Scatter The Seed
Read: Mark 4
“Listen! A farmer went out to sow his seed.” – Mark 4:3
These last week’s we’ve been thinking about the account of the demoniac in Mark 5. We’re not finished with him yet, but I want to look back before we go forward. Many times, in Mark’s story the action we see illustrates an aspect of the Kingdom that Jesus has presented. This is true with Mark 5, what we’ve been walking through together. Now, we need to pull back the curtain to see a more developed picture of His Kingdom.
In Mark 4 Jesus begins to teach about His Kingdom by speaking to His disciples and the gathered crowds in parables. A parable, of course, is a story designed to illustrate or teach truth. In Jesus’ use of parable, He will use story to illustrate truth about His Kingdom. There are four parables in this chapter:
- The Parable of the Soils (4:1-9)
- The Parable of the Lamp (4:21-25)
- The Parable of the Growing Seed (4:26-29)
- The Parable of the Mustard Seed (4:30-32)
It’s interesting that 3 out of 4 of these stories center around the seed. Notice the progression of thought:
- Cultivation and responsibility: The Soils—Stresses the importance of the soils in the scattering of the seed.
- Mystery: The Growth of the Seed—Trust that the seed will do its work, even when unsure how.
- Power: The Unstoppable Seed—Overtakes and others benefit from the growth from one small seed.
It’s a powerful picture of possibility: The possibility of change when the His Kingdom breaks through. His Kingdom is a Kingdom of peace. All chaos must cease at the power of His Kingdom. And, when His Kingdom is realized—everybody benefits. (We’ll get into this more in the coming weeks.) Today, I want to share a simple thought from the first parable: The Parable of the Soils.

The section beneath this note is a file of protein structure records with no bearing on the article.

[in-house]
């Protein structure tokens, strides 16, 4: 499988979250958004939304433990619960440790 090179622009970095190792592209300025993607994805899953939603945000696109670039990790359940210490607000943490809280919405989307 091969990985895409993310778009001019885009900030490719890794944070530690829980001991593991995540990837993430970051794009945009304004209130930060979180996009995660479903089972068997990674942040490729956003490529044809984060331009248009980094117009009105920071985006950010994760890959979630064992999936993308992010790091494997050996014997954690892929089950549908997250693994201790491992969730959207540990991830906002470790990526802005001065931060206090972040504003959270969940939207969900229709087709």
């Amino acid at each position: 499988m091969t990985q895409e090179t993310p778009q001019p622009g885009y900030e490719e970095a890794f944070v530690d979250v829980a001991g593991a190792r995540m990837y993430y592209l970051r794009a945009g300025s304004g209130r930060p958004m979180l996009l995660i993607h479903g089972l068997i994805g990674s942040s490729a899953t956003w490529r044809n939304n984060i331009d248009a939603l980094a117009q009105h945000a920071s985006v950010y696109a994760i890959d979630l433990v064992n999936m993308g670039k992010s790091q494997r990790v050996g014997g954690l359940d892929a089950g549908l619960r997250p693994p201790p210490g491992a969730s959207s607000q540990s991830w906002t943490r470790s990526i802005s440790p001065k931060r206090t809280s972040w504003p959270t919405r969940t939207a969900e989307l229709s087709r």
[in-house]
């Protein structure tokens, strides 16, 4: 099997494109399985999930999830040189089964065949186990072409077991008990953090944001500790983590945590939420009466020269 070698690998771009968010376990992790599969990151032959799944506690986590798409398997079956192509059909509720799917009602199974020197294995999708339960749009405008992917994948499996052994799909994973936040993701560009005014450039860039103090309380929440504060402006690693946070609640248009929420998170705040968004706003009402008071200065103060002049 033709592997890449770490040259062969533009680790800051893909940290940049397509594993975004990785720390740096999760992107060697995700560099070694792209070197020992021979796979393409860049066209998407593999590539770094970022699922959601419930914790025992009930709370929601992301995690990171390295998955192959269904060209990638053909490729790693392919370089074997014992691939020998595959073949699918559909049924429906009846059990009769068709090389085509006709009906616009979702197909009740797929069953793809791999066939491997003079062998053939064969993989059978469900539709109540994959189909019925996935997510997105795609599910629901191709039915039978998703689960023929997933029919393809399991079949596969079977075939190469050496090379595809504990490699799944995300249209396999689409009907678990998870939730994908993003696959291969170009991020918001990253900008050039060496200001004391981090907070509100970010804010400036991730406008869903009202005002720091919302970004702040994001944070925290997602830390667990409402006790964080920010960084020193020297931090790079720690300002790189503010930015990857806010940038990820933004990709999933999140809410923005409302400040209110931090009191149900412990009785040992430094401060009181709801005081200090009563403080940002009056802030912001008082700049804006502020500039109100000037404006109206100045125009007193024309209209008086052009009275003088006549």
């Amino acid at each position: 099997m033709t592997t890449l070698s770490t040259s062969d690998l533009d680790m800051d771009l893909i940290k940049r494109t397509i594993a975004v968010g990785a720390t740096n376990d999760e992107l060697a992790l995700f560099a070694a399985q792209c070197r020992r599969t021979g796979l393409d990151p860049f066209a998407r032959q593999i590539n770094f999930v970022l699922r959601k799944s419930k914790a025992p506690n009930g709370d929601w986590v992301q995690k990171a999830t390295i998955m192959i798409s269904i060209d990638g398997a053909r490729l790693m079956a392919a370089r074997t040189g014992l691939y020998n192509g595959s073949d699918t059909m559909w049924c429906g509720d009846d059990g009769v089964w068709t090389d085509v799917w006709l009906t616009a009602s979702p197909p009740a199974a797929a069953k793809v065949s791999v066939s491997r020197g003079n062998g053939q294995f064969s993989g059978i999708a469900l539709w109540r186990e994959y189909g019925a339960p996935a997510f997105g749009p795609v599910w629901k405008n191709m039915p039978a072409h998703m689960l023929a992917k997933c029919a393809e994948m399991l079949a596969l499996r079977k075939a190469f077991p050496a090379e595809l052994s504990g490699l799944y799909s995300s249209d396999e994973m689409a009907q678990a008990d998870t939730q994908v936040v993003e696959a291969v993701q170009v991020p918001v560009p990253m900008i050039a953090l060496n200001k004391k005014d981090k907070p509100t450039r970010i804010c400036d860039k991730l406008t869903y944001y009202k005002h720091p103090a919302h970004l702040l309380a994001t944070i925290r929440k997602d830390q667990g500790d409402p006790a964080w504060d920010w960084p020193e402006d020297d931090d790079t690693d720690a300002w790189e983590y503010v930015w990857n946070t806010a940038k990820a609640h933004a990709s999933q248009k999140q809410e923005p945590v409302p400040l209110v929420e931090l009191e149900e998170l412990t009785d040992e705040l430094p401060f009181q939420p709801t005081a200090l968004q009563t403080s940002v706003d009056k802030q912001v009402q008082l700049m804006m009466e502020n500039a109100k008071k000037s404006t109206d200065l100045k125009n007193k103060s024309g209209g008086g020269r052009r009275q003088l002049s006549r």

I’m not certain, but I would say that this parable is one of the most familiar parables that Jesus spoke. I guess I say that because we seem to first learn about it when we’re in children’s church and Sunday School. So, I’m not going to dig into the path, rocky, thorny, or good soil. (See what I did there?) Instead, I want to think briefly about the farmer.
I am not a farmer.
I’ve never lived on a farm.
I don’t have family members that farm.
But the farmer in this story is a bad farmer.
Why would I say such a thing? Simple: He seems to be careless with the seed. Even with my limited knowledge of farming I know that you prepare the land before you scatter the seed. The field is cared for before the crop is planted. Yet, this farmer throws the seed everywhere. The seed is thrown on the path, rocky soil, and thorny ground as well as the prepared, good soil. He carelessly throws the seed and ¼ of the ground receives it and produces a crop. It seems so careless, so costly. But listen to how Jesus explains:
“The sower sows the word.” (4:14)
The seed is the Word of God.
The sower throws it everywhere.
There it is . . . the lesson we need to learn and consider as we go through this week. Our call is not to judge the soil. Instead, our duty is to scatter the seed wherever we go.
The seed will do its work.
Will we do ours?
Just scatter the seed.
How does this apply to what we’ve been thinking about in Mark 5? The Decapolis was a God-forsaken place filled with God-forsaken people. No good Jewish person would ever associate with the pigs, the dogs. In the Decapolis there was a rejected shell of a man that had been estranged from all society. He was unwanted, unwelcome, shut out. Jesus went and scattered the seed. That seed found good soil and the Kingdom was revealed.
As we start a new week together, let’s scatter the seed. It’s not our job to look for good soil. We just scatter the seed and trust the mystery. When that seed finds good soil, it will do its work.
Just scatter the seed!